Rachel Jeffs was just 8-years-old when her father summoned her into his office and put her on his lap, before sliding her on to the floor to kneel in front of him.

She was appalled. She had been taught by every adult in her life, including him, that bodies were sacred and showing them to others was a sin.

Her father, the criminal cult leader Warren Jeffs, placed her hand on his penis and started moving it up and down as she tried to snatch it away.


When she turned her head, he grabbed her chin and forced her to watch. "Rachel, look," he said. "This is what a man looks like ... See how a man goes hard when you touch him?"

It was just the beginning of years of secret, sickening abuse by the self-proclaimed prophet against his daughter. And she was by no means his only victim. The polygamist leader of the Fundamentalist Church of Jesus Christ of Latter-Day Saints was jailed for life plus 20 years in 2011 on two counts of child sexual assault against a 12 and a 14-year-old, and is now facing another lawsuit over child abuse.

"I don't know what father would do that"

"It was just really confusing," Rachel told news.com.au. "He taught me against what he was doing.

"I didn't know how to put it together or what to think ... It took me years to really sort it out in my mind.

"I don't know what father would do that to a child, I can't even fathom what he was thinking."

The young woman, now 34, finally found the courage to escape the radical Mormon splinter sect in 2015 after years in a polygamous marriage. Her five children were the motivation she needed. "I didn't want them to look to my father, Warren Jeffs, as a person next to God," she said, speaking over the phone from her new home in Idaho. "I didn't want them to believe that way, and I felt I had to leave for their sake."

Life in the Fundamentalist Church of the Latter-Day Saints may have looked idyllic, but the old-fashioned simplicity concealed many dark secrets. Photo / AP
Life in the Fundamentalist Church of the Latter-Day Saints may have looked idyllic, but the old-fashioned simplicity concealed many dark secrets. Photo / AP

The relentless abuse she describes in her searing memoir was almost like a game to Jeffs, who eventually had 74 wives and 53 children. On one occasion, he made her walk around the grounds of the church in Hildale, Utah, while he held her hand on his erect penis through a hole in his pocket. Another day, he put her hand in his pants during an evening car journey with her mother and siblings. On another, he took the scared little girl to the library and forced her to look at pornography with him.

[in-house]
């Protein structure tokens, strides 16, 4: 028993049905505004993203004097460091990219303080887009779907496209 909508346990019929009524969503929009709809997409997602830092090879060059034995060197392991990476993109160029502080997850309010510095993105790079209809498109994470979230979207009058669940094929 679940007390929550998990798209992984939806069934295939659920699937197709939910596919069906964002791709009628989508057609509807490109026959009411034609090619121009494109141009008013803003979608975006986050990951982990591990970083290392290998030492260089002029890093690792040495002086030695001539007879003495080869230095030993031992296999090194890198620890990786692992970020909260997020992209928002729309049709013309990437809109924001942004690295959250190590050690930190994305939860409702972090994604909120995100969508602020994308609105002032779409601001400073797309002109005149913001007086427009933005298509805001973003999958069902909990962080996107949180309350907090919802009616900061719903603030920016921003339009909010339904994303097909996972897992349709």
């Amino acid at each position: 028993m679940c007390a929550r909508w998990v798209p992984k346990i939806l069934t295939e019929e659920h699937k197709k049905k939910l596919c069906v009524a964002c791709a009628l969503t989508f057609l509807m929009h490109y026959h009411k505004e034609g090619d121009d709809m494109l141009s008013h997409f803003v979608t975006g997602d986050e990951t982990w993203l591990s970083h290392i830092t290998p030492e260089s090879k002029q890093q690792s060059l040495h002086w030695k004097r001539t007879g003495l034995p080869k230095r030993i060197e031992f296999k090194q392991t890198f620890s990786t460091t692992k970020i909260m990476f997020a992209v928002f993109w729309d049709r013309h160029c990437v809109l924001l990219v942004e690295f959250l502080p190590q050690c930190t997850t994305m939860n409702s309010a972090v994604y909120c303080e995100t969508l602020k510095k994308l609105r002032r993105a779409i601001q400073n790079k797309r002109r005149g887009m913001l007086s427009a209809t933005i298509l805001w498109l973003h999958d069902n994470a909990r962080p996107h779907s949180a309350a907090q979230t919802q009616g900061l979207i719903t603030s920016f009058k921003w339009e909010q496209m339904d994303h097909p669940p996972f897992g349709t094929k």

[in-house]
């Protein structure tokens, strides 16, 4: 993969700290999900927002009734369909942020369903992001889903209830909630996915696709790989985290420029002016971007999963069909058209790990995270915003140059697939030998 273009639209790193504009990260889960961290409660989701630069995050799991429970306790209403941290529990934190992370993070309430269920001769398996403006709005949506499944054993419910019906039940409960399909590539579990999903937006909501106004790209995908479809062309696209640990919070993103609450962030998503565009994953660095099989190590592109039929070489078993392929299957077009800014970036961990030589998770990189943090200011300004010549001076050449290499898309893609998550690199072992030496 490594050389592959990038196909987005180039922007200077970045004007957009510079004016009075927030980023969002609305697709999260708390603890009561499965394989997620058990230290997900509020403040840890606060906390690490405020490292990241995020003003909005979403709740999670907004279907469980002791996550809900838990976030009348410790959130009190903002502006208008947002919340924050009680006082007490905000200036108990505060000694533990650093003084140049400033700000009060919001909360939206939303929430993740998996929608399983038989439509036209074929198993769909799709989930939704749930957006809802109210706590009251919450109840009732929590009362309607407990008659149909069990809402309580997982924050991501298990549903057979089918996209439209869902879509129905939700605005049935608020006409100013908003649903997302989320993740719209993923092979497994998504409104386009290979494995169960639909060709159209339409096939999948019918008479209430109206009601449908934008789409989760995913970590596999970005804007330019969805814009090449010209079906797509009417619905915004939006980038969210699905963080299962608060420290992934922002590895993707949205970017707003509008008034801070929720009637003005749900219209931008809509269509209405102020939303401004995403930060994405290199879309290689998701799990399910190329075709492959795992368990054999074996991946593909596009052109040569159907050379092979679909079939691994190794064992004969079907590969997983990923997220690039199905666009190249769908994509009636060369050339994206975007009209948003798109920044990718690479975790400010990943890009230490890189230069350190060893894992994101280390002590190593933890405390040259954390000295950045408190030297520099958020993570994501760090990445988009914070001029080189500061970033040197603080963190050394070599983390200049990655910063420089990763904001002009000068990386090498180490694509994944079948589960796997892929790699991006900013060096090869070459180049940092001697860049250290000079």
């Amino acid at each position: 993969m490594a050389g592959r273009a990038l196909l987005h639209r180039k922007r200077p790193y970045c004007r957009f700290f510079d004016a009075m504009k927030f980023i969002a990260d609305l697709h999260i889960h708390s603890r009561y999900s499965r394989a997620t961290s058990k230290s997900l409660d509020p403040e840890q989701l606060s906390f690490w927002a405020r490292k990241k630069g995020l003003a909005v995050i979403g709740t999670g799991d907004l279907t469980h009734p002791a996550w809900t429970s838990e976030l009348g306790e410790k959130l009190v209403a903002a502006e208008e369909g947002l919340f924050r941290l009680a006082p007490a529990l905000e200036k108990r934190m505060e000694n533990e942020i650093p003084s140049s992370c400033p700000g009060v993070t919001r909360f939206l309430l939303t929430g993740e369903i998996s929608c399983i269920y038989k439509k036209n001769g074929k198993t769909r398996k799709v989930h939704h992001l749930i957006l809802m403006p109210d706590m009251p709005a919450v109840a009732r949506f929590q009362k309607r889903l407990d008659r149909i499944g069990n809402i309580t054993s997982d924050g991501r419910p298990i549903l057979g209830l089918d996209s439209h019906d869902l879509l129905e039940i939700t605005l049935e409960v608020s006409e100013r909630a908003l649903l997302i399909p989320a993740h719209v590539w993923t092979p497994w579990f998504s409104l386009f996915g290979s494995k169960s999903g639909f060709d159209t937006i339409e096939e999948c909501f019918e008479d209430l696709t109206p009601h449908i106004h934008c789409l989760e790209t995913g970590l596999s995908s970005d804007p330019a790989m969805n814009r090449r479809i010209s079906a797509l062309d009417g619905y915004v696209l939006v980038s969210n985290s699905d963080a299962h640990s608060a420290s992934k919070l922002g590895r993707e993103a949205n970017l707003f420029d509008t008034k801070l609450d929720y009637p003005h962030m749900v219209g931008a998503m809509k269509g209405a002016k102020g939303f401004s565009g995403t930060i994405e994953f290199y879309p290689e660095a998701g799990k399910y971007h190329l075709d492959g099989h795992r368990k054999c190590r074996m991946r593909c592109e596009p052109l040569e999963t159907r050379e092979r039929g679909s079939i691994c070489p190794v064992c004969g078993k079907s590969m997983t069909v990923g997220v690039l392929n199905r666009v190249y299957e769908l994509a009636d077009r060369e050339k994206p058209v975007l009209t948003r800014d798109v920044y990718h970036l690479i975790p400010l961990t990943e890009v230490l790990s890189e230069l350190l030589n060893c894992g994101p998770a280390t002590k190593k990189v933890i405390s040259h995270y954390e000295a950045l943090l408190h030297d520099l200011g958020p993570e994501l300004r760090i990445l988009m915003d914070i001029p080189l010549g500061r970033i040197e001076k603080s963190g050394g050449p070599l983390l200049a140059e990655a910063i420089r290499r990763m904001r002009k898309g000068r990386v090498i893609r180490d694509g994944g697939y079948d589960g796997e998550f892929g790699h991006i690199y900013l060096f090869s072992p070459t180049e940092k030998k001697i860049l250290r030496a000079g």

Jeffs usually called Rachel into his office to carry out the abuse she feared and hated, endlessly insisting she take a more active role. The domineering leader was desperate for her to touch him of her own accord and undress herself, offering her rewards including a pet dog if she did. One day, he made her lie on the ground naked while he lay on top of her. But he stopped short of penetrative sex. For that, he would go to his wives, some of whom were as young as 12.


"He didn't let other men indulge"

By 2006, Jeffs was on the FBI's top ten most-wanted list. The ultraconservative leader was tried and finally imprisoned five years later after a shocking case.

Rachel is close to other church members who left, and some of her siblings have revealed they too were abused. Others, including his underage wives, remain in the cult are not permitted to speak to her.

"I haven't talked to many people that were actually victims at his hand," she said. "I feel for them, I wish they would see the light and leave."

But she doesn't believe recent claims the controlling cult leader, now 62, took young girls to secret locations for ritualistic sexual abuse with other men from the FLDS.

"I know how he works, he's very secretive, he didn't let people know what he was doing, he didn't let other men indulge in those things he was indulging in," she said. "I know, I was there.

"I saw what was really happening. I think that a lot of people come out and they feel like, well, he's already accused of this, we can accuse him and people will believe us. I feel like people do that just for attention or money or whatever.

"I think any of the victims would be in his family ... his young wives and his children. I was with my sisters when it happened [to them].